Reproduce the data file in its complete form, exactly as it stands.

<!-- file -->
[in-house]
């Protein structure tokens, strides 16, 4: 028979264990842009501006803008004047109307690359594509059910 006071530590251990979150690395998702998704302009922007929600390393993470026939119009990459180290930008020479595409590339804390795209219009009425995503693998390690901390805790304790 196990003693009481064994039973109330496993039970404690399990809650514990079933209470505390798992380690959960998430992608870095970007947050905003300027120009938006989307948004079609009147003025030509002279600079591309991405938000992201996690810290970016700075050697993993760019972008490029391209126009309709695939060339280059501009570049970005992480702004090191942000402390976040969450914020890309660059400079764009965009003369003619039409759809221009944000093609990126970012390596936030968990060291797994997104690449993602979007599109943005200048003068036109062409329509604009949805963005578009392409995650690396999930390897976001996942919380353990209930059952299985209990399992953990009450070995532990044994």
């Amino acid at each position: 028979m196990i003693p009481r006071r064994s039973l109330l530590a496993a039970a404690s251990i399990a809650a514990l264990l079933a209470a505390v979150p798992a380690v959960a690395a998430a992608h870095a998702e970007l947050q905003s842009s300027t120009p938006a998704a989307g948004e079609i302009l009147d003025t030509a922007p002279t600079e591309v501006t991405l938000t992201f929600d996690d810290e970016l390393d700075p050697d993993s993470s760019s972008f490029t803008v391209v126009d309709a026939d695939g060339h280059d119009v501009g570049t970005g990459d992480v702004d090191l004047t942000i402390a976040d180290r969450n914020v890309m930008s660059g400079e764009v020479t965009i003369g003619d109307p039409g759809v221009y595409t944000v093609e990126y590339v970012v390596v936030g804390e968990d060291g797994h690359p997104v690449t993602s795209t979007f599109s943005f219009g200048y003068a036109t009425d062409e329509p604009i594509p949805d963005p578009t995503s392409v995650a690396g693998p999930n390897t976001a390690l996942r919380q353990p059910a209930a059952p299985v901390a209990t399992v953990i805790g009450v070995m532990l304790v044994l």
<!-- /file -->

[in-house]
């Protein structure tokens, strides 16, 4: 028979264990842009501006803008004047109307690359594509059910 006071530590251990979150690395998702998704302009922007929600390393993470026939119009990459180290930008020479595409590339804390795209219009009425995503693998390690901390805790304790 196990003693009481064994039973109330496993039970404690399990809650514990079933209470505390798992380690959960998430992608870095970007947050905003300027120009938006989307948004079609009147003025030509002279600079591309991405938000992201996690810290970016700075050697993993760019972008490029391209126009309709695939060339280059501009570049970005992480702004090191942000402390976040969450914020890309660059400079764009965009003369003619039409759809221009944000093609990126970012390596936030968990060291797994997104690449993602979007599109943005200048003068036109062409329509604009949805963005578009392409995650690396999930390897976001996942919380353990209930059952299985209990399992953990009450070995532990044994």
């Amino acid at each position: 028979m196990i003693p009481r006071r064994s039973l109330l530590a496993a039970a404690s251990i399990a809650a514990l264990l079933a209470a505390v979150p798992a380690v959960a690395a998430a992608h870095a998702e970007l947050q905003s842009s300027t120009p938006a998704a989307g948004e079609i302009l009147d003025t030509a922007p002279t600079e591309v501006t991405l938000t992201f929600d996690d810290e970016l390393d700075p050697d993993s993470s760019s972008f490029t803008v391209v126009d309709a026939d695939g060339h280059d119009v501009g570049t970005g990459d992480v702004d090191l004047t942000i402390a976040d180290r969450n914020v890309m930008s660059g400079e764009v020479t965009i003369g003619d109307p039409g759809v221009y595409t944000v093609e990126y590339v970012v390596v936030g804390e968990d060291g797994h690359p997104v690449t993602s795209t979007f599109s943005f219009g200048y003068a036109t009425d062409e329509p604009i594509p949805d963005p578009t995503s392409v995650a690396g693998p999930n390897t976001a390690l996942r919380q353990p059910a209930a059952p299985v901390a209990t399992v953990i805790g009450v070995m532990l304790v044994l």